Social networking giant Facebook on Thursday killed over 300 fake Pages and accounts linked to Russia that it said was “engaging in coordinated inauthentic behaviour”, almost two years after the US presidential election. The social media giant removed 364 Pages and accounts as part of a network that originated in Russia and operated in the Baltics, Central Asia, the Caucasus, and Central and Eastern European countries. Also Read - Instagram Story Highlights of 'Pgtalal' crashing phones: What is it? How to stay safe?
“The two operations we found originated in Russia, and one was active in a variety of countries while the other was specific to Ukraine. “Despite their misrepresentations of their identities, we found that these Pages and accounts were linked to employees of Sputnik, a news agency based in Moscow, and that some of the Pages frequently posted about topics like anti-NATO sentiment, protest movements, and anti-corruption,” Nathaniel Gleicher, Head of Cybersecurity Policy, Facebook, wrote in a blog post. Also Read - Facebook introduces new features for better interactions on Messenger, Instagram
About $135,000 were spent in ads, and paid for in euros, roubles and dollars, over a time span from October 2013 to now. Around 790,000 accounts followed one or more of these Pages (now taken down) on the social media platform.
“We’re taking down these Pages and accounts based on their behaviour, not the content they post. In these cases, the people behind this activity coordinated with one another and used fake accounts to misrepresent themselves,” Gleicher added. Also Read - Facebook Neighborhoods to make it easy for locals to connect: Here's how it works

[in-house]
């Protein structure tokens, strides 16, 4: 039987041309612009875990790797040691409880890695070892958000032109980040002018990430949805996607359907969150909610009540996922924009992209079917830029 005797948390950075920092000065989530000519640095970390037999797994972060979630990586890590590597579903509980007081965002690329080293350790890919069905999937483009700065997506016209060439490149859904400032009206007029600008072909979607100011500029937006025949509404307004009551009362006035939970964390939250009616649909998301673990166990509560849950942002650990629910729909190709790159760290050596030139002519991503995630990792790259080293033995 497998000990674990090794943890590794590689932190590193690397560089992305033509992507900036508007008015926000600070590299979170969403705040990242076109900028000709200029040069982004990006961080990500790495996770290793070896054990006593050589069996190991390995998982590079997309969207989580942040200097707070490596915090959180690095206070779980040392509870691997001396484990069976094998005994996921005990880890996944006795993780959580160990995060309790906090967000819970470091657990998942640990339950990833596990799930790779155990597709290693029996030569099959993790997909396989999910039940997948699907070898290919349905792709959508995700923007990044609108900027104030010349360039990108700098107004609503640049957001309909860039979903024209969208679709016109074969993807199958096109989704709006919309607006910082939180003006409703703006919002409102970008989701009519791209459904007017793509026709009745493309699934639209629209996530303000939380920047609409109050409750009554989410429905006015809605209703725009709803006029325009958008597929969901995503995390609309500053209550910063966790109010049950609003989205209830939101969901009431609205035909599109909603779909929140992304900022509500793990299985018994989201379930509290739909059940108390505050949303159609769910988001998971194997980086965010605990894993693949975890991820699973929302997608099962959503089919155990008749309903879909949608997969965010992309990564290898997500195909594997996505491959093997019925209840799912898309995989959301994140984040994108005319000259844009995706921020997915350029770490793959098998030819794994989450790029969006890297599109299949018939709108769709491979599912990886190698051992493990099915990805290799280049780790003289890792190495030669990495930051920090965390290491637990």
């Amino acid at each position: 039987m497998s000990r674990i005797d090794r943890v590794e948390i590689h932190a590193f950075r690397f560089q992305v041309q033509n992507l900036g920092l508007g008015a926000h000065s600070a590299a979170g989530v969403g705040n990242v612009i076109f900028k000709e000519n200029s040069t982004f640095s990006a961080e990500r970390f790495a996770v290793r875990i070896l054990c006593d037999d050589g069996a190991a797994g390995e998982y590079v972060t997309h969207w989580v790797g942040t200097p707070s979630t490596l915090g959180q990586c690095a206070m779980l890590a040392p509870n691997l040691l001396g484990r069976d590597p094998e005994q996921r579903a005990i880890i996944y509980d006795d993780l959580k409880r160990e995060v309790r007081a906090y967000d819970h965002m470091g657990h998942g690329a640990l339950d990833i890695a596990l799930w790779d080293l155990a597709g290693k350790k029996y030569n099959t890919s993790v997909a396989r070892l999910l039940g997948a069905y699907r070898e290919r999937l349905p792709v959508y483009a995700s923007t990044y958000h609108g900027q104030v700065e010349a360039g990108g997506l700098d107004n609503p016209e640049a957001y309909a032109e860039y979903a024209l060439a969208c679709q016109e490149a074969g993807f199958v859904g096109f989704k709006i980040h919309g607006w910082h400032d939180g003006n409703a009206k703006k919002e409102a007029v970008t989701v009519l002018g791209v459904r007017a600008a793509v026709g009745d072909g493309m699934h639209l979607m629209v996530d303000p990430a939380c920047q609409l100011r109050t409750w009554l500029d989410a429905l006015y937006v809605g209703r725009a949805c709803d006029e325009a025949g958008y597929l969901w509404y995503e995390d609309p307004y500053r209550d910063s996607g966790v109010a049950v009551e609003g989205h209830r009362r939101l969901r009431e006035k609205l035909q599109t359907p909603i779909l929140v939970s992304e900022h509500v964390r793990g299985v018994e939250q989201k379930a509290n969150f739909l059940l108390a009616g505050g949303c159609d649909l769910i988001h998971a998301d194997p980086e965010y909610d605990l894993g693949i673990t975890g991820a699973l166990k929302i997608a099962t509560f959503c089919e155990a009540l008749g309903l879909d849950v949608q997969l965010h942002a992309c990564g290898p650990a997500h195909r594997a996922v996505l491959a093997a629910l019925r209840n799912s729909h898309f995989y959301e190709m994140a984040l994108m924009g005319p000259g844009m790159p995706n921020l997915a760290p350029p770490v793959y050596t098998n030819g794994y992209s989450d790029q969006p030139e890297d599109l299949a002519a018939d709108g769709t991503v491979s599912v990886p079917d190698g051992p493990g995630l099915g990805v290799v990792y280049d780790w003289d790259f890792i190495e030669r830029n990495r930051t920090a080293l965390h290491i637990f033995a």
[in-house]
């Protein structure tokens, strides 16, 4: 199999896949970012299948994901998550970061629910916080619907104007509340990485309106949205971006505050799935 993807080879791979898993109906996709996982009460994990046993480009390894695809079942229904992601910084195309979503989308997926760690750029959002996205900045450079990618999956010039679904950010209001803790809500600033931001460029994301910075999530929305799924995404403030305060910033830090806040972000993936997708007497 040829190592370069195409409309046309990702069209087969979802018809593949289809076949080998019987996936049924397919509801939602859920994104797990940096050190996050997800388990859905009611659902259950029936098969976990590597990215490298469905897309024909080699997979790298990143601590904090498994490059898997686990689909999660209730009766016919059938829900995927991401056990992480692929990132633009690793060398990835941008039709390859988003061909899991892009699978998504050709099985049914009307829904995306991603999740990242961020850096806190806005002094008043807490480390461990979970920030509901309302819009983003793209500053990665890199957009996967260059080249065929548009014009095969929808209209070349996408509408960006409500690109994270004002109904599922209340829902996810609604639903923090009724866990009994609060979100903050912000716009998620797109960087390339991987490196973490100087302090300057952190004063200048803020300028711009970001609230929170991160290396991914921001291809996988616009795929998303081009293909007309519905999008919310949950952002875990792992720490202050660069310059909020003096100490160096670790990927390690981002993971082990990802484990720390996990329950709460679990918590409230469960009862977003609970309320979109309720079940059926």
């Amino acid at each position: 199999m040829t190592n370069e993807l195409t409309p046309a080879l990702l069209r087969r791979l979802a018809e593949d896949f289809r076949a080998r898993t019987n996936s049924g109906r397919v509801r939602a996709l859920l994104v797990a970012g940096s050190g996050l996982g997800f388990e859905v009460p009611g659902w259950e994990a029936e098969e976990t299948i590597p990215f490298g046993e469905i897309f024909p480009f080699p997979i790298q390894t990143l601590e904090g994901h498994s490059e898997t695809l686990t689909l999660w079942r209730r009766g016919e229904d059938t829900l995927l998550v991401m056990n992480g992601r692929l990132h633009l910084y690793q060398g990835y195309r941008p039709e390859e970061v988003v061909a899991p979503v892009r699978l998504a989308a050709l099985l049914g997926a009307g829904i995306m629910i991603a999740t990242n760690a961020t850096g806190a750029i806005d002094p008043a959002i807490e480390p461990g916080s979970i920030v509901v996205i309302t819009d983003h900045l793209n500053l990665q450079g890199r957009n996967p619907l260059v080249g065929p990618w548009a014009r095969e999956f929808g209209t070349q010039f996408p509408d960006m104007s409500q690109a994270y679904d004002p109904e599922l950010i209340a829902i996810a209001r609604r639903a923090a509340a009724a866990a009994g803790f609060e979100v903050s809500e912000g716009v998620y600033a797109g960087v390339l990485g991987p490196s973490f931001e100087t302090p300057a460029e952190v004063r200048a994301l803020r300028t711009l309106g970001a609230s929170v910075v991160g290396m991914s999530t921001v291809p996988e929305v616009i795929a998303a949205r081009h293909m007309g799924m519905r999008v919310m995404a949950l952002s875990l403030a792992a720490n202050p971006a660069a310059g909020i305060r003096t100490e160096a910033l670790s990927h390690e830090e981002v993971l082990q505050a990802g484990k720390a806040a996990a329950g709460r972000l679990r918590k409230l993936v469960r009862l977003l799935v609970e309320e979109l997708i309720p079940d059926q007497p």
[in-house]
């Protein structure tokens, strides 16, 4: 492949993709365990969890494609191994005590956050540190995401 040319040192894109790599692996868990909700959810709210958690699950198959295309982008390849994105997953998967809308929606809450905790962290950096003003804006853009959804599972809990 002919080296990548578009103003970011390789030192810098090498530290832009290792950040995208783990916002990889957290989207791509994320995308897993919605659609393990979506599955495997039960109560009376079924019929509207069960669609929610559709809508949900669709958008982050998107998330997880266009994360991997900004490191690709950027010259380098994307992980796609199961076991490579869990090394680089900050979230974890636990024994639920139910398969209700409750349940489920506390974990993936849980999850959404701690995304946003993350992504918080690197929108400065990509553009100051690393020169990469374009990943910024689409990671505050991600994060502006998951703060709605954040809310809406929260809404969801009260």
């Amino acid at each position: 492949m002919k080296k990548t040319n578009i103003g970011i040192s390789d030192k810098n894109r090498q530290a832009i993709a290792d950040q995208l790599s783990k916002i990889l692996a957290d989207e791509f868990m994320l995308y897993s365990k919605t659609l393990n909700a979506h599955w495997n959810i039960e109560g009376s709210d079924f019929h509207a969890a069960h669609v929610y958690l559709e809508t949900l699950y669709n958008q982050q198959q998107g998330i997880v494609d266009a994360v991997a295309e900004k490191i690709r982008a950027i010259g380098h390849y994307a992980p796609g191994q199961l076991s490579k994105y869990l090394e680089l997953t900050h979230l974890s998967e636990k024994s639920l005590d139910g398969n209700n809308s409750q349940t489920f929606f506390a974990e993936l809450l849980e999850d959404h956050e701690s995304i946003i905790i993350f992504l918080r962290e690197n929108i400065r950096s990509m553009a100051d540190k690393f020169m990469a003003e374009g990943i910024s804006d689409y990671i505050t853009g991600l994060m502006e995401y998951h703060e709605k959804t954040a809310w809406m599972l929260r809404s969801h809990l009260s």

The pages hosted about 190 events, with the most recent scheduled for January 2019, and about 1,200 people expressing interest in them. We cannot confirm whether any of these events actually occurred, the company added.
Separately, the social networking giant removed another 107 pages, groups and accounts as well as 41 Instagram accounts that were designed to look like they were operating from Ukraine, but were in fact part of a network that originated in Russia.
The individuals handling these accounts primarily represented themselves as Ukrainian and they operated a variety of fake accounts while sharing local Ukrainian news stories on topics ranging from weather, protests, NATO to health conditions at schools. “We identified some technical overlap with Russia-based activity we saw prior to the US midterm elections, including behavior that shared characteristics with previous Internet Research Agency (IRA) activity,” the company said.